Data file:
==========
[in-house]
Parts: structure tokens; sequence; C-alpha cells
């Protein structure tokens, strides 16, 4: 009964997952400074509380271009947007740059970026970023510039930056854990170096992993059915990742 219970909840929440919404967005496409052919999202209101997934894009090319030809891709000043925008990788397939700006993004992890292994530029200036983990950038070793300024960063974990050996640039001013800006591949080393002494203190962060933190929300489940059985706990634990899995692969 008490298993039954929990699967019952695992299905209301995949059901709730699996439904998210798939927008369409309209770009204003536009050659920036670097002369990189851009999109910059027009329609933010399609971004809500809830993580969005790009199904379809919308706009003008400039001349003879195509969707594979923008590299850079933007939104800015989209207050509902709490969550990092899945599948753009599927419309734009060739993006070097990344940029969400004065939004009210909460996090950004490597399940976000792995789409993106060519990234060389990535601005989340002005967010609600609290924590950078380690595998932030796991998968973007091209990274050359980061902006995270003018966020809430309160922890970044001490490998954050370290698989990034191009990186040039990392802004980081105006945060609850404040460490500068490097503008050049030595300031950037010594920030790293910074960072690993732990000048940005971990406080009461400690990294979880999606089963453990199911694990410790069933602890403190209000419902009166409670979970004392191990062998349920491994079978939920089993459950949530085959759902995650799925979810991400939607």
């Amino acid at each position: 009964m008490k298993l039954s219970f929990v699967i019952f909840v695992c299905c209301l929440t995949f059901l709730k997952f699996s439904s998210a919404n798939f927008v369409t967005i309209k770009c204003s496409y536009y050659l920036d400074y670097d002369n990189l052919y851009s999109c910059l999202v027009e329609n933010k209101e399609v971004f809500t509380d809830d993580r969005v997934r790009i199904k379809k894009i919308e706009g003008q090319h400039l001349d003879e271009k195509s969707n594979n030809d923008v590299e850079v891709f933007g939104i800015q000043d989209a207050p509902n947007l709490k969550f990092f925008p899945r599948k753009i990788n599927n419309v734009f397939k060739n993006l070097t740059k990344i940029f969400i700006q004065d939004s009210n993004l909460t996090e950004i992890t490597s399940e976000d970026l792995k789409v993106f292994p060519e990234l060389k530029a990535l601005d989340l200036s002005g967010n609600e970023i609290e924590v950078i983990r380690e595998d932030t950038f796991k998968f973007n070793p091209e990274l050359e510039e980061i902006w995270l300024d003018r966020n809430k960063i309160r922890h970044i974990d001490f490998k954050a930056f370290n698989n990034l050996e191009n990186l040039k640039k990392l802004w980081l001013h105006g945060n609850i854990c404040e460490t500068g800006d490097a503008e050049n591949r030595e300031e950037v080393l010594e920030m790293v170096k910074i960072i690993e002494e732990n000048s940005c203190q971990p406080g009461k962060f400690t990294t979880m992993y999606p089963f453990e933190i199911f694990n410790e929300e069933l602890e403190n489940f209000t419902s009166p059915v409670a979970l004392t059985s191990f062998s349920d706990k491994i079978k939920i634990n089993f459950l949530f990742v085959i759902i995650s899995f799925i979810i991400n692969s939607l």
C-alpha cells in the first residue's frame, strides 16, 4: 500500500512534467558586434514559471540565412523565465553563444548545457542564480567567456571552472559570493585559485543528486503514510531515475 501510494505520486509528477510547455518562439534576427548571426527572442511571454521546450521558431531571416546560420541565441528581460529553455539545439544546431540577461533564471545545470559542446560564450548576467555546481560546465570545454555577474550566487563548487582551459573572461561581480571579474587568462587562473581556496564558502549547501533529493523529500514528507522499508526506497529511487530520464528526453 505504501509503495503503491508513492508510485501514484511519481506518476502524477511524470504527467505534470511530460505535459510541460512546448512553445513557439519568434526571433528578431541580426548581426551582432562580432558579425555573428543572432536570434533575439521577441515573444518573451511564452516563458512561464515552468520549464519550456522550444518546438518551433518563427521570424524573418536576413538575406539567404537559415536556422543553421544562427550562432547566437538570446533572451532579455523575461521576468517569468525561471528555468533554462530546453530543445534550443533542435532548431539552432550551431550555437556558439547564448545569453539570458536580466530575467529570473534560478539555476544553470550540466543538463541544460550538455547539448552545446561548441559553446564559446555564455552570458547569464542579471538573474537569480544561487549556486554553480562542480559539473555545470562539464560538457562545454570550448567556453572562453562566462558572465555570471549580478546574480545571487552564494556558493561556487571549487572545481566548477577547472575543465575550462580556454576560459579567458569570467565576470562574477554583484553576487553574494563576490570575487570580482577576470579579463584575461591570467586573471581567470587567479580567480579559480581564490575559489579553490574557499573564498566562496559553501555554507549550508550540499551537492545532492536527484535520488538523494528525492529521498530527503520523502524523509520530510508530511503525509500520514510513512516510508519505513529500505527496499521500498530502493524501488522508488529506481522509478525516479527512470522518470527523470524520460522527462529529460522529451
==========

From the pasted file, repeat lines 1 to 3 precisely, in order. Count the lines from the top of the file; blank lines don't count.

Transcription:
[in-house]
Parts: structure tokens; sequence; C-alpha cells
């Protein structure tokens, strides 16, 4: 009964997952400074509380271009947007740059970026970023510039930056854990170096992993059915990742 219970909840929440919404967005496409052919999202209101997934894009090319030809891709000043925008990788397939700006993004992890292994530029200036983990950038070793300024960063974990050996640039001013800006591949080393002494203190962060933190929300489940059985706990634990899995692969 008490298993039954929990699967019952695992299905209301995949059901709730699996439904998210798939927008369409309209770009204003536009050659920036670097002369990189851009999109910059027009329609933010399609971004809500809830993580969005790009199904379809919308706009003008400039001349003879195509969707594979923008590299850079933007939104800015989209207050509902709490969550990092899945599948753009599927419309734009060739993006070097990344940029969400004065939004009210909460996090950004490597399940976000792995789409993106060519990234060389990535601005989340002005967010609600609290924590950078380690595998932030796991998968973007091209990274050359980061902006995270003018966020809430309160922890970044001490490998954050370290698989990034191009990186040039990392802004980081105006945060609850404040460490500068490097503008050049030595300031950037010594920030790293910074960072690993732990000048940005971990406080009461400690990294979880999606089963453990199911694990410790069933602890403190209000419902009166409670979970004392191990062998349920491994079978939920089993459950949530085959759902995650799925979810991400939607």